Hooked on Environmental Engineering

Board Member Spotlight – Brad Melocik

My father was an engineer. As a child, I had no idea what he did at work, but he was an amazing problem-solver and could fix anything. For that reason, I held him, and his title, in high esteem. Through my childhood and into high school, I had an affinity for water—I enjoyed fishing, surfing, water skiing—and that love of water eventually bled into the classroom, where I was fortunate enough to take classes in marine biology and Chesapeake Bay biology. I was introduced to books like The Last Waterman, where I learned that the area where I lived in Maryland had been teeming with fish and wildlife before development and pollution.

These experiences helped me realize the importance of the relationship between human society and the natural environment; with an interest in water and a desire to study the environment, I attended the University of Florida and aimed at becoming an environmental engineer. As I completed the requisite courses of the standard engineering curriculum, I quickly learned which areas of study piqued my interest and, just as importantly, those area of study that did not. With the fundamental courses successfully behind me and the opportunity to select more of my  own classes to suit my interests, I gravitated to all things water resources. Finally, as I moved into my senior year, I secured an internship at a small local engineering firm working on the St. Johns River in South Florida to develop water quality sampling devices. Not long after, I was able to work on those farms and irrigation channels for the installation and implementation of the devices that I had been developing… and I was hooked!

My passion really grew after graduation, when I moved back to Maryland and got a job working for a medium-sized engineering firm in their transportation department. My new boss asked me if I had a pair of waders (of course I did) and then asked if I could show up early (5 a.m.) on my first day. Over the next five years I was lucky enough to work in the field performing geomorphic assessments and scour analyses for bridge structures, which fueled my passion. As part of my training, I had the opportunity to travel west to Colorado to attend Dave Rosgen’s Wildland Hydrology courses in stream morphology and restoration, which in turn developed into a newfound love for the mountain west.  After a few hunting trips to Wyoming and Montana that solidified my feelings, I realized that I needed to move to an area where I could experience the mountains.

This led my wife, Allison, and I to travel to Alaska in March of 2004 to visit some friends in Anchorage and to see if we could possibly make a life for ourselves amongst the mountains of Alaska. I had previously spent nearly a month in Alaska during the summer of my freshman year in college, and this trip reminded me of why Alaska is so special. The sun was shining, the mountains came right down to the water, and the people were friendly and helpful. While we were there, our friends had a party and invited their friends in the engineering field. That night I learned about DOWL, and my life would change forever.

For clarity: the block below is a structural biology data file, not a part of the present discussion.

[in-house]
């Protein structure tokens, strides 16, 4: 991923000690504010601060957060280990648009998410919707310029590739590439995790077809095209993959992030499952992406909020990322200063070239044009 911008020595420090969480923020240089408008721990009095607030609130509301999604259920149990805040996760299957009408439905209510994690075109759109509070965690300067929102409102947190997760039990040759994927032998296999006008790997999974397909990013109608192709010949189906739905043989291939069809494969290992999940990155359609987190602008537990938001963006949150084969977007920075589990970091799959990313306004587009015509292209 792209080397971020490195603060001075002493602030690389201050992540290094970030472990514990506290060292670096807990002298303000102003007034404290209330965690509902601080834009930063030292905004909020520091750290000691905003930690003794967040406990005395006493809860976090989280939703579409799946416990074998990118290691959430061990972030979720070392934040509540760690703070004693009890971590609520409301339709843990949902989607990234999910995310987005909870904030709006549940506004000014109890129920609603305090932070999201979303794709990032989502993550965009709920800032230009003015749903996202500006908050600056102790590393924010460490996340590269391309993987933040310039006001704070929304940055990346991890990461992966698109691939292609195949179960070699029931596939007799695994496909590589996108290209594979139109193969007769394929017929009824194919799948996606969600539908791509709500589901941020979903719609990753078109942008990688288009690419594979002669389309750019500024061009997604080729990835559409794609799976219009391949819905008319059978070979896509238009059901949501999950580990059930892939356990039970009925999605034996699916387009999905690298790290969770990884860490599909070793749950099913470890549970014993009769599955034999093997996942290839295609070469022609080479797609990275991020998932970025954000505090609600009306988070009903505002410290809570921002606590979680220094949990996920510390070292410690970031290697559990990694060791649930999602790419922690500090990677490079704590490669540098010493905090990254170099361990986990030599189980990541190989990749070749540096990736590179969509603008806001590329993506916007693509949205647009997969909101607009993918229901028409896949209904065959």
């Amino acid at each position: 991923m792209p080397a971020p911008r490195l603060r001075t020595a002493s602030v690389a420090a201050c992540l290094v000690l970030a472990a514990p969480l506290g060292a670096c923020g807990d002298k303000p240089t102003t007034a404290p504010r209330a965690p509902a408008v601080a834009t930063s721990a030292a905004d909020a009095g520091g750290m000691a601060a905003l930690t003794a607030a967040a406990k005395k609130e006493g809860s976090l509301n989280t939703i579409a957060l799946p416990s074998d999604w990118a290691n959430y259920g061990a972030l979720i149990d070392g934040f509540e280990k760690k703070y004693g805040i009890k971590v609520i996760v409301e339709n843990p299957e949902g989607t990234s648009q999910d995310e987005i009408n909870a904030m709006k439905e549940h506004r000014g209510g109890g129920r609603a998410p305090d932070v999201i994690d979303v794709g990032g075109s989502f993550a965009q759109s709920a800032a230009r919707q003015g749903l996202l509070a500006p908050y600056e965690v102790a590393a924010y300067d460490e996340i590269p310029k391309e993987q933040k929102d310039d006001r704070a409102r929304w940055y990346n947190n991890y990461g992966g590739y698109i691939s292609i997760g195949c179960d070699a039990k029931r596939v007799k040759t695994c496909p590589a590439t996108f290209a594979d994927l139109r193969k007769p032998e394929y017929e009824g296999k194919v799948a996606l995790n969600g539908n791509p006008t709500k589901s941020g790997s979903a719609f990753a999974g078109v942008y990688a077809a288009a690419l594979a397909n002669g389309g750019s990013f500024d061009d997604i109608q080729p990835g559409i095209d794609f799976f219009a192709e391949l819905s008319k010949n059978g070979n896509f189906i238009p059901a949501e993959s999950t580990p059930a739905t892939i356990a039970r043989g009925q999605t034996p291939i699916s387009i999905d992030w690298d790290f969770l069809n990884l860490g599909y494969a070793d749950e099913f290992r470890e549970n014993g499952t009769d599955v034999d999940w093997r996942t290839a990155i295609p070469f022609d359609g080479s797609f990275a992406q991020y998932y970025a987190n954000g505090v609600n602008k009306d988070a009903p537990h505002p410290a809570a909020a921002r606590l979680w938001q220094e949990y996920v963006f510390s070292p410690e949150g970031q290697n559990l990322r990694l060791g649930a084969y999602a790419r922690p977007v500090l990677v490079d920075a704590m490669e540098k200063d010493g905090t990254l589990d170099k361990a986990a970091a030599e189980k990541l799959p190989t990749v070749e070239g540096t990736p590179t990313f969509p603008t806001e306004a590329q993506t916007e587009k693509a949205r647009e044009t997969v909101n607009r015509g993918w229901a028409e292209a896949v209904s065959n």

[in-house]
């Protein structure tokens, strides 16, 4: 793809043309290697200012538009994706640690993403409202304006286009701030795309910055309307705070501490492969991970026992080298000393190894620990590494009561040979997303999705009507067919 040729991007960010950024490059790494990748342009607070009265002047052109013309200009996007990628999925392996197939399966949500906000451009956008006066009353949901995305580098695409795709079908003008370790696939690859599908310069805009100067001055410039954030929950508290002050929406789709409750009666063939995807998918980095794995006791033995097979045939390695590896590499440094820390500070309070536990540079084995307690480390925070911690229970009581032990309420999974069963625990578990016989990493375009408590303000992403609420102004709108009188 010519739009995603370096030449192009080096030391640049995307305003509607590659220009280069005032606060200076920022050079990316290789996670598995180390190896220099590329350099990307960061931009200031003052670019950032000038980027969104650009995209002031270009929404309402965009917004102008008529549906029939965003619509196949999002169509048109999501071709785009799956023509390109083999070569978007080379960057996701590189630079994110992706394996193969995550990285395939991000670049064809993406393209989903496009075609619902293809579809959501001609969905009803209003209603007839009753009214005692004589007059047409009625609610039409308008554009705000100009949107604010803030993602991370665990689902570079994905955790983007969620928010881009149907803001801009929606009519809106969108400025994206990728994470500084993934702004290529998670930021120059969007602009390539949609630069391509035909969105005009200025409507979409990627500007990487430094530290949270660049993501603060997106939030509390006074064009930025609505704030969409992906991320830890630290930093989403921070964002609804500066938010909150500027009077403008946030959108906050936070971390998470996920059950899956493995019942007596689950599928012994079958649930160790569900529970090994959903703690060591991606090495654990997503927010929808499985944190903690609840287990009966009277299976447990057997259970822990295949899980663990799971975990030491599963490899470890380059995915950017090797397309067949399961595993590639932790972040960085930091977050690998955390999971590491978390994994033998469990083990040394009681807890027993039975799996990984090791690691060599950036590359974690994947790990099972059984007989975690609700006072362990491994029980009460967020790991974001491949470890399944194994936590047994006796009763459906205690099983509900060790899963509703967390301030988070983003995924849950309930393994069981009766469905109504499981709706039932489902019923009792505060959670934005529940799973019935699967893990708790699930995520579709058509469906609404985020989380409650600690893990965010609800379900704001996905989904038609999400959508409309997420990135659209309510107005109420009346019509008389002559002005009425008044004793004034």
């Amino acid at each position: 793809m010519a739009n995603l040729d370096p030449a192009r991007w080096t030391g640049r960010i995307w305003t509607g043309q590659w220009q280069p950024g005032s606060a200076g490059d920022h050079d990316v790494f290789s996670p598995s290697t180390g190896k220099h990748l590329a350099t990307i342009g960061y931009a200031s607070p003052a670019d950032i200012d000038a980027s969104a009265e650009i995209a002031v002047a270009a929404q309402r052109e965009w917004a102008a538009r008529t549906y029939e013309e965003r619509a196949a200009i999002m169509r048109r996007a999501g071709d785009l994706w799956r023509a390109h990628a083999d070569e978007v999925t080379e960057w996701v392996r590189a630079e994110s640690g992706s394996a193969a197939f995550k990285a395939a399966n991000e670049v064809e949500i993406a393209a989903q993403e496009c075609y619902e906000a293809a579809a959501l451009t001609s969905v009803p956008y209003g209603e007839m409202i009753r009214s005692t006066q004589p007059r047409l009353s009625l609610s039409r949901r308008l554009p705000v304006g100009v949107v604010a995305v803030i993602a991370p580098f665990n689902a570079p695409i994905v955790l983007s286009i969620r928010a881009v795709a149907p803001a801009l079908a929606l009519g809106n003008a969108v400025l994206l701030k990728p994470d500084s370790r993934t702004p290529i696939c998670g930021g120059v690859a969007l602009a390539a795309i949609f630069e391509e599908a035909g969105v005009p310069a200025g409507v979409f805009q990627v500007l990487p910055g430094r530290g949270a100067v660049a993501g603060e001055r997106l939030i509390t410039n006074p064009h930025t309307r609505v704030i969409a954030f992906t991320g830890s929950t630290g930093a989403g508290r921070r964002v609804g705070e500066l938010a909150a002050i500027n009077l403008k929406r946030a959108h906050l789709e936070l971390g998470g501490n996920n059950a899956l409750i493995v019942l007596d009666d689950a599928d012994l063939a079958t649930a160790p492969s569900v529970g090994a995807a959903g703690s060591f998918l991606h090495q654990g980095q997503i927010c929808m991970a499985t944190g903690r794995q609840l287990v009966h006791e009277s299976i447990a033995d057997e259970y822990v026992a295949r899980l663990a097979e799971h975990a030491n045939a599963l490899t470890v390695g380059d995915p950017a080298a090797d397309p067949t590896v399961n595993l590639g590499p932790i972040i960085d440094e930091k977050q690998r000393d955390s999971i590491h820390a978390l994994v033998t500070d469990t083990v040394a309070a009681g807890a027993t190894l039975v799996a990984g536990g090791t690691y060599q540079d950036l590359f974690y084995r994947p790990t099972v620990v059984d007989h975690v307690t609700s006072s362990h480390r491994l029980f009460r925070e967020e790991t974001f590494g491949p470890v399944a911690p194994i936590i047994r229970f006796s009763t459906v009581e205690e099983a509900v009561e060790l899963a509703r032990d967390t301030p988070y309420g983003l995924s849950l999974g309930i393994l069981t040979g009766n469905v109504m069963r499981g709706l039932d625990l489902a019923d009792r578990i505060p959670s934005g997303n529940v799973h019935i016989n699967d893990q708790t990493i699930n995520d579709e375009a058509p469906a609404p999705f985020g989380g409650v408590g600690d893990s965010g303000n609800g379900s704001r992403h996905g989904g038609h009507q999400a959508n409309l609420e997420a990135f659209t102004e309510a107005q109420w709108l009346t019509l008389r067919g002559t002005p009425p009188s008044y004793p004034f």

We moved to Anchorage in June of that year, and I started my career at DOWL a couple weeks later as a member of the transportation group, where my work included managing the drainage aspects of projects, but also working on retaining walls, sidewalks, roadways, culverts, etc.  The experience was invaluable, and I was able to see these projects through multiple lenses, make connections in the industry, and learn how to manage multi-disciplined teams.

Now, as a professional with more than 20 years of experience under my belt, I’m enjoying the time spent with GBA activities. My journey with GBA began in 2007, when I enrolled in Fundamentals of Professional Practice (FOPP), and continued in 2011, when I joined GBA’s New Leaders Committee. My experience with GBA has been a great one. I felt a connection with my fellow committee members immediately, and I enjoyed attending the GBA conferences. Eventually I landed in the Emerging Issues and Trends Committee and later served as Chair. The connections and work I do with GBA continues to challenge me to move forward and think differently. The conferences and committee work give me time to step back, look at the big picture beyond deadlines and project budgets, and focus on things like employee retention, technology, and engaging myself and others around me. My GBA friends have been a great help, readily providing me with assistance, guidance, and answers to my questions. This group fosters a community within the geoprofessional field that brings me back time and time again. I am grateful for the opportunity to expand my involvement with GBA and look forward to contributing in meaningful ways to this empowering organization.

When I am not working, I can be found with my family at the hockey rink or outside  enjoying the great outdoor opportunities that Alaska has to offer. Mountain biking, hiking, fishing, and hunting bring me closer to nature and help me maintain perspective and balance in my life. My happy place is a cabin in Cooper Landing, about 100 miles from Anchorage; it’s the perfect mix of remote wilderness, mountains, river – and community. Somehow, through perseverance, dedication, and a dash of luck, I’ve been fortunate enough to find myself in the type of place I dreamed of years ago when I left Maryland at the onset of my professional journey.